The Slower, the Smarter
There seems to be a degree of misunderstanding and ambiguity about the challenges of learning with a -- wait no.
Many people tend to misunderstand the realities of struggling with – Actually, I think I have the perfect sentence.
Over the course of my high school and CEGEP years, I often had the sense that people didn’t understand the meaning of -- Never mind, that doesn’t sound right. Come on, you know exactly what you’re trying to say. Just write it. 1, 2, 3, write...my hands remained frozen. I shut my eyes, clenched my jaw and tightened my lips. I slowly inhaled a long deep breath before releasing it through my nostrils in one sharp exhale.
This scenario was just one among countless instances of having any mental clarity overruled by my learning disability. It derailed my attempt to formulate a simple introductory essay sentence into an internal battle that left me defeated. This is a small glimpse into my prolonged thinking process that makes it impossible to complete an exam within a standard timeframe, turns the composition of an essay into a week-long ordeal, and underlies my chronic inability to make a quick decision.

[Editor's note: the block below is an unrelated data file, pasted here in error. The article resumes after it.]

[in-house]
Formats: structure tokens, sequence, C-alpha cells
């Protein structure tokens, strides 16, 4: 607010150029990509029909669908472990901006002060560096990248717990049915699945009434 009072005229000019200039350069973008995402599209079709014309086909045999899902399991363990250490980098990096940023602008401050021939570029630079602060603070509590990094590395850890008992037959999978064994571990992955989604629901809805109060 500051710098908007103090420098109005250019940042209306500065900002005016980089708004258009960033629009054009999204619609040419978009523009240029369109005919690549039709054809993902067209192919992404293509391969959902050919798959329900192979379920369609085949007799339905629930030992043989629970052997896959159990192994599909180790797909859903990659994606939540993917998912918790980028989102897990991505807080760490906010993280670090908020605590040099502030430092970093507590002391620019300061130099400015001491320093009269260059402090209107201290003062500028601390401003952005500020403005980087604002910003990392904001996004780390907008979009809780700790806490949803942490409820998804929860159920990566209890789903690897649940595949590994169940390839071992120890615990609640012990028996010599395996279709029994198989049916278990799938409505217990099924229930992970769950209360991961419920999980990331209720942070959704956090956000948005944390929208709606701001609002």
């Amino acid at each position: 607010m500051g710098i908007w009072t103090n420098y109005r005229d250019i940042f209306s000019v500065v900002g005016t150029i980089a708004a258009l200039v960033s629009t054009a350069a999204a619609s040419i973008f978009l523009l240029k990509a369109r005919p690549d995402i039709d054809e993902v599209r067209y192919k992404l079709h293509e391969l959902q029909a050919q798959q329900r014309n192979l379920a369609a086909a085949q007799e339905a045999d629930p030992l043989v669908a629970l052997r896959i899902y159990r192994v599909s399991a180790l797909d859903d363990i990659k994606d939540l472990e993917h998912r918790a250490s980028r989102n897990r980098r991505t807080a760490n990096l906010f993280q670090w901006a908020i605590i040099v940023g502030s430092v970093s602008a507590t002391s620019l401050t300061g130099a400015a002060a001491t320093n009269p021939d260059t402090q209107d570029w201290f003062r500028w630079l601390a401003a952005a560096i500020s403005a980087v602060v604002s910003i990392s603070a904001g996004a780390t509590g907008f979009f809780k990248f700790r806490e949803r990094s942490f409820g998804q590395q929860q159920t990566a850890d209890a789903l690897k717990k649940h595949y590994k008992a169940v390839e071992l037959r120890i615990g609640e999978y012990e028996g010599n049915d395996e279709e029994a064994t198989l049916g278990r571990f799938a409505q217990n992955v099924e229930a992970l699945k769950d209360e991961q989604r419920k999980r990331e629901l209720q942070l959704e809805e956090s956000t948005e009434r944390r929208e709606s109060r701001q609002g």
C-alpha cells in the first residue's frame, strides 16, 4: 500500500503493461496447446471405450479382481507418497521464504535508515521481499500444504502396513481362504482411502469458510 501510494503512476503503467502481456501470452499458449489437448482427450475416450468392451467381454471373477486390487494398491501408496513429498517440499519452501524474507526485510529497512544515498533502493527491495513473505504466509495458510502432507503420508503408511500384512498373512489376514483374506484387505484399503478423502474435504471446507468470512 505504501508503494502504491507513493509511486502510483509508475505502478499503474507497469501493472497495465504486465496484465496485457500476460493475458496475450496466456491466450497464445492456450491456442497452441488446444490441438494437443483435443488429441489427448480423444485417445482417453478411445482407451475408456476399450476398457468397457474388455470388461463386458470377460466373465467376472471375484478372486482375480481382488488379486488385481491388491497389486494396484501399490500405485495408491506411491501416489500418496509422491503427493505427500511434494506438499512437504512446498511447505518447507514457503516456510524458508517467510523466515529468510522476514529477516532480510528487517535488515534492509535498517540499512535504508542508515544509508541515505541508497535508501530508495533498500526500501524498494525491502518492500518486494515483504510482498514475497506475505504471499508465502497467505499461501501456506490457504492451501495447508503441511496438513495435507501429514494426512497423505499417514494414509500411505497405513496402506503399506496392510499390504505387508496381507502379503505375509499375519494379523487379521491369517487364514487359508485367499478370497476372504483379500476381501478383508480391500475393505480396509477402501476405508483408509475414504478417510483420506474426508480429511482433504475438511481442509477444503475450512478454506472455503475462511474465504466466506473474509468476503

By the time I was 15 years old, my consistent disregard for the concept of time was soon recognized by my parents who believed it was due to a psychological condition that demanded intervention. Despite my initial objections to what I viewed as an overreaction on their part, I underwent a series of in-depth assessments which ultimately confirmed their suspicions. The results revealed that my issues were a manifestation of Executive Function Disorder and Cognitive Processing Delay. This implies that the rate at which I process information, organize my ideas and understand written and oral communication is at a significantly below-average speed. In other words, my brain works really slowly. However, merely knowing the glitches of my mental functioning wouldn’t qualify an outsider to have a true understanding of what a learning disability is.